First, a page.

In those days there was a disturbing trend of Sikh youth who choose to keep wearing a ‘patka’ or shun their ‘kesh’ during the time when they were supposed to wear a full and proper turban. The SHS Sikh Society played a critical role during this transformation period of many a Setapak High Sikh youth where there was an unwritten rule whereby it was almost trendy to appear in the full turban from the very first day of one’s Form 3 session.

Belonging to a group of fellow membership assisted many Sikh youths to overcome the social peer pressure as we all know how hard it is for youth (15-18 years) who try to fit in the society.

Of course it was NOT all just in classroom settings. In addition of the aforementioned inter-school games, the Sikh Society organised (normally jointly with the Air Panas Girls School Sikh Society) recreation trips to Cameron Highlands, pilgrimmage delegations to the  Gurdwara Sahib Malacca to observe the Sant Baba Sohan Singh Barsi programmes all of which fostered long lasting relationships and friendships to this day. It was also a regular feature for the Society to organise annual Jodhmelas to seek Waheguru’s blessing before major examinations.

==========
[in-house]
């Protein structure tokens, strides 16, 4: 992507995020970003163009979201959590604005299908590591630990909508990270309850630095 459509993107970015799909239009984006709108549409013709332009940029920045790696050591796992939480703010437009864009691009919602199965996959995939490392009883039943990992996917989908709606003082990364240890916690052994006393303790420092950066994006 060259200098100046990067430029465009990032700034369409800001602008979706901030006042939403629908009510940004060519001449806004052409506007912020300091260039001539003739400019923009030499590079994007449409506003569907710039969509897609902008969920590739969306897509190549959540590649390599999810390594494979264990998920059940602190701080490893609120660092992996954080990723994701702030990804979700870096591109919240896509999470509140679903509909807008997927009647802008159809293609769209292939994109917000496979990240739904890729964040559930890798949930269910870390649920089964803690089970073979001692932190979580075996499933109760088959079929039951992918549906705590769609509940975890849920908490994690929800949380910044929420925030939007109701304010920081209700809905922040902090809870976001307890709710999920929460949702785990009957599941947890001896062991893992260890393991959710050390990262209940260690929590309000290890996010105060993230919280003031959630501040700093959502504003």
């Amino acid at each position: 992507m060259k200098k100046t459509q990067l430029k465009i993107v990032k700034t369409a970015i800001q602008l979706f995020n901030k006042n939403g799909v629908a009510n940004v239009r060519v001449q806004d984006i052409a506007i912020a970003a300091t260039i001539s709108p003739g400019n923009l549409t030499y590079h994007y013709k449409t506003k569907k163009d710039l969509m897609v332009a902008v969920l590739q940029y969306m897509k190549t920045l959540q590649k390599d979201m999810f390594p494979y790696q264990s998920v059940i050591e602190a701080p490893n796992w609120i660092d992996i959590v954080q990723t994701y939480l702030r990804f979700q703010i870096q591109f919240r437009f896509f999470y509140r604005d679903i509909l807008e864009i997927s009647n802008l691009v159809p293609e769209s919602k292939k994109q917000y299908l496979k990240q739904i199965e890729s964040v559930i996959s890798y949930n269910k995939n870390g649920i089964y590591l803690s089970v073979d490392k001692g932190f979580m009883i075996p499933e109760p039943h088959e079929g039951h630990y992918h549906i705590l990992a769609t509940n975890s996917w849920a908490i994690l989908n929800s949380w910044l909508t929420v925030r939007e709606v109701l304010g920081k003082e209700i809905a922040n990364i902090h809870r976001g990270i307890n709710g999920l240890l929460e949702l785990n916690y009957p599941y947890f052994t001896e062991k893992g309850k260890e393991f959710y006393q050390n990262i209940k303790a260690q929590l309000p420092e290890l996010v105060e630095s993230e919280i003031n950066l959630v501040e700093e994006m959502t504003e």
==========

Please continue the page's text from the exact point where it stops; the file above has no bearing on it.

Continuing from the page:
Unfortunately being in an era before e-mails and social media – indeed Facebook, Twitter was unknown – many Setapak High School Students have lost touch with each other. Towards this end, a group of ex-Setapak High School Students have decided to convene a Re-Union Jodhmela in the presence of the All-Mighty Waheguru to revive the happy moments and re-connect the Sikh Students who walked the corridors of their common alma-mater – Setapak High School.

Prepared by : Manjit Singh


SetapakHigh-School Logo

Re-Union Jodhmela Programme:

9 May 2015 – Gurdwara Sahib Pulapol

12 noon – Sewa: preparation of Guru ka Langgar 

3.30 pm – Sukhmani Sahib

5.30 pm – Tea

6.30 pm – Rehraas

7.00 pm – Kirtan & Katha

8.30 pm – Ardaas

8.40 pm – Guru ka Langgar


In Case of any Queries please contact:

Manjit Singh – 0126427315

Baldev Singh – 0178789177

Jaswant Singh – 0193189159

Purinder Singh – 0169678780


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Setapak High’s large, active Sikh student population (Asia Samachar, 3 May 2014)